The Office of the Inspector General of the Department of Treasury issued two audit reports involving Indymac Bank in 2009. One was a “Material Loss Review of Indymac Bank”, issued on February 26, 2009, and the other was “OTS Involvement with Backdated Capital Contributions by Thrifts”, issued on May 21, 2009. Excerpts from these audit reports have been cited in the press, Congressional and government commission reports, and in various civil litigation matters, as factual and authoritative. They are not. These audit reports are biased and inaccurate, and as a result draw incorrect conclusions. And despite affirmative statements to the contrary within these reports, they do not meet the high standards required of audits conducted under Generally Accepted Government Auditing Standards.
Here are just a few examples: Audits under these standards are required to be fair and unbiased and yet these auditors never even attempted to conduct interviews with me or, to my knowledge, any other former managers and/or directors to obtain their viewpoints. In addition, as noted in their report, they received the assistance of FDIC staff in the conduct of their audit. Yet the FDIC, because of their role as conservator, could be the cause of some or all of the insurance fund’s loss. This constitutes a clear conflict and violation of audit standards. In addition, audits under these standards require sampling to be done using established statistical sampling techniques, not a judgmental sample of just 22 nonperforming loans. And last and most importantly, the “Material Loss Review” audit is required by law to identify the causes of the FDIC’s loss in order to help prevent losses in the future. Yet the OIG audit report does not even attempt to reconcile and describe the sources or causes of the FDIC’s multi-billion dollar loss.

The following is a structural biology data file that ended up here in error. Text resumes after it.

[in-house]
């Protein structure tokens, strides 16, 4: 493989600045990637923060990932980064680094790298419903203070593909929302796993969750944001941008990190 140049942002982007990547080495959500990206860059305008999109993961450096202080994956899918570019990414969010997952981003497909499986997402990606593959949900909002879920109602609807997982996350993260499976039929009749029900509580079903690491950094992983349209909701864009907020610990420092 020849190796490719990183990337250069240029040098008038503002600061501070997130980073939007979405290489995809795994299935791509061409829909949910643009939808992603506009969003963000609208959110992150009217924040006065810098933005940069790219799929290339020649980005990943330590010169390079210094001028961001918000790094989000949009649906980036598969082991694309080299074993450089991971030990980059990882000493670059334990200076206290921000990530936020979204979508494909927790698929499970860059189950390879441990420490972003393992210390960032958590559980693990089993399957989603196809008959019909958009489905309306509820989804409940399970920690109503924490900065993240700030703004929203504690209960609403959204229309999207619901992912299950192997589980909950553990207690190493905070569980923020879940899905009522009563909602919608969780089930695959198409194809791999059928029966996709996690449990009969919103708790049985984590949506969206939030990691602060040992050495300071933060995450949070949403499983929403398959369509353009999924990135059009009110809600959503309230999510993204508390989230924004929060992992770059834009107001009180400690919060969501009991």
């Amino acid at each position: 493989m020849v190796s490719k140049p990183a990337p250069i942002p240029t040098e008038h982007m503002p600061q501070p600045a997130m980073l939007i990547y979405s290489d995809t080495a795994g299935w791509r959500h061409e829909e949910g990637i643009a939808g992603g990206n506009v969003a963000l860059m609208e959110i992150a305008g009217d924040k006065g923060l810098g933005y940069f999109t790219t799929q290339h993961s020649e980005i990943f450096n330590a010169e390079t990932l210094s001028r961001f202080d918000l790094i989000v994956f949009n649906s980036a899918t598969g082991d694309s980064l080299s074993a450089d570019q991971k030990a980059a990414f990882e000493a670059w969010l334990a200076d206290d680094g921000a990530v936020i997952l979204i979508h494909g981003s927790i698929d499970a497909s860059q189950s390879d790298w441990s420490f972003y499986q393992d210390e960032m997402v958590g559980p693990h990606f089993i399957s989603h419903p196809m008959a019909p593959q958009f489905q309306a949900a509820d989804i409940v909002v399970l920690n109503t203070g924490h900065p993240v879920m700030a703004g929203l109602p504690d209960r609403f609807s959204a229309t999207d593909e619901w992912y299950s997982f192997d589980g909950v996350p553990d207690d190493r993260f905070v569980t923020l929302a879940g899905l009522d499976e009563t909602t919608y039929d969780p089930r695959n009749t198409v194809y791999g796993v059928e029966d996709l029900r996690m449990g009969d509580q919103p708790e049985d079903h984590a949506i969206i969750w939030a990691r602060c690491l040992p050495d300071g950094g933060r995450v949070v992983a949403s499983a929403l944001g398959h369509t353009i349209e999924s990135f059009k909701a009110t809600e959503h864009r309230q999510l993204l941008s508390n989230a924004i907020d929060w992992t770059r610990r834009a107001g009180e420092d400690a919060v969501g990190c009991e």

Note: The OIG’s “Material Loss Review” cites information from several annual OTS Safety and Soundness Examination Reports of Indymac. These reports by law, and generally for good reason, are confidential documents. As a result of Indymac Bank’s seizure, there is no longer a legitimate purpose for their continued confidentiality. The banking regulators should release these reports to the public, so that the truth about Indymac Bank can be known: that it was in compliance with all relevant regulations and laws, that it promptly addressed to its regulators’ satisfaction any issues they noted, and that Indymac’s regulators had confidence in the Bank’s management and board as the Bank navigated its way through the financial crisis.
Update: As further evidence of the poor quality of the OIG audit reports, the FDIC in its July, 2011, complaint against me, after a nearly three year investigation of Indymac Bank, did not make any underwriting or appraisal deficiency claims against me; not one of deficiencies noted by the OIG in their report.
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